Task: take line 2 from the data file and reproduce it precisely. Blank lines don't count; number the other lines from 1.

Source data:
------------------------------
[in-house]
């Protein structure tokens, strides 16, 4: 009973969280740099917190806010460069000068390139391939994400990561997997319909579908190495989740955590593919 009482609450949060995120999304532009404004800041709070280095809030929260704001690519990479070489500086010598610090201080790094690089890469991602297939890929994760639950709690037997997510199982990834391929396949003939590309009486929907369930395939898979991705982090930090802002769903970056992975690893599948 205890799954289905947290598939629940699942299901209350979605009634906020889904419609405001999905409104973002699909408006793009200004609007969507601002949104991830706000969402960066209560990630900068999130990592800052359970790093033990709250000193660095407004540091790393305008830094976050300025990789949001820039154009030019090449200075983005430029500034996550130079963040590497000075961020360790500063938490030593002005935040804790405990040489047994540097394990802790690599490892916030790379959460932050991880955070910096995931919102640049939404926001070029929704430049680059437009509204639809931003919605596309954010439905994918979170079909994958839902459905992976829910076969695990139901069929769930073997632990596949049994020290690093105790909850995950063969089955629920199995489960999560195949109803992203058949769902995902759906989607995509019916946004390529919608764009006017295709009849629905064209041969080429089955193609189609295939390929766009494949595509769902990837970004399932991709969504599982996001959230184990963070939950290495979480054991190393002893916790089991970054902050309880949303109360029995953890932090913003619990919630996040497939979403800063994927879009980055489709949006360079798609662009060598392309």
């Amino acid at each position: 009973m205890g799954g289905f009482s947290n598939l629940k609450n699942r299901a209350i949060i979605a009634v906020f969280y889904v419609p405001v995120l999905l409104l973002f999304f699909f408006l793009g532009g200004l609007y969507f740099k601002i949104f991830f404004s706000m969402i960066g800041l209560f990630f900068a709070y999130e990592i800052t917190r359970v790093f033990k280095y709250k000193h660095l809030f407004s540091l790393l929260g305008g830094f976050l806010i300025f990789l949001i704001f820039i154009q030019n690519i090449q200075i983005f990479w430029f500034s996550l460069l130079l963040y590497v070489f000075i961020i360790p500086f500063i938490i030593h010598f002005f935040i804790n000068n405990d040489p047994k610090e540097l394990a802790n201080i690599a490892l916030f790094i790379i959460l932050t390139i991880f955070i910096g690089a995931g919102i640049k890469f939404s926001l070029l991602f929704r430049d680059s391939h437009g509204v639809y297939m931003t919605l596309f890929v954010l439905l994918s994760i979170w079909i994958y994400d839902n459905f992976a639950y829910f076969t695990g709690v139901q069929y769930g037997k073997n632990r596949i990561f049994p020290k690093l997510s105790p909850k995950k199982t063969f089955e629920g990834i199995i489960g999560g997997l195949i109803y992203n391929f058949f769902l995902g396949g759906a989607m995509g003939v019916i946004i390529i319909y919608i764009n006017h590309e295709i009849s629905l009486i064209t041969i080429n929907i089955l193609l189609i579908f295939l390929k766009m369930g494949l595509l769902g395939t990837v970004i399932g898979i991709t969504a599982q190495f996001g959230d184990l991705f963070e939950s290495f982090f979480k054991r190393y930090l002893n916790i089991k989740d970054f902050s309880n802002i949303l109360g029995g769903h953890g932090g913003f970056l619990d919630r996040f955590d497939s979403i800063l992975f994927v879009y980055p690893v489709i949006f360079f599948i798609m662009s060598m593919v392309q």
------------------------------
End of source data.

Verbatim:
């Protein structure tokens, strides 16, 4: 009973969280740099917190806010460069000068390139391939994400990561997997319909579908190495989740955590593919 009482609450949060995120999304532009404004800041709070280095809030929260704001690519990479070489500086010598610090201080790094690089890469991602297939890929994760639950709690037997997510199982990834391929396949003939590309009486929907369930395939898979991705982090930090802002769903970056992975690893599948 205890799954289905947290598939629940699942299901209350979605009634906020889904419609405001999905409104973002699909408006793009200004609007969507601002949104991830706000969402960066209560990630900068999130990592800052359970790093033990709250000193660095407004540091790393305008830094976050300025990789949001820039154009030019090449200075983005430029500034996550130079963040590497000075961020360790500063938490030593002005935040804790405990040489047994540097394990802790690599490892916030790379959460932050991880955070910096995931919102640049939404926001070029929704430049680059437009509204639809931003919605596309954010439905994918979170079909994958839902459905992976829910076969695990139901069929769930073997632990596949049994020290690093105790909850995950063969089955629920199995489960999560195949109803992203058949769902995902759906989607995509019916946004390529919608764009006017295709009849629905064209041969080429089955193609189609295939390929766009494949595509769902990837970004399932991709969504599982996001959230184990963070939950290495979480054991190393002893916790089991970054902050309880949303109360029995953890932090913003619990919630996040497939979403800063994927879009980055489709949006360079798609662009060598392309």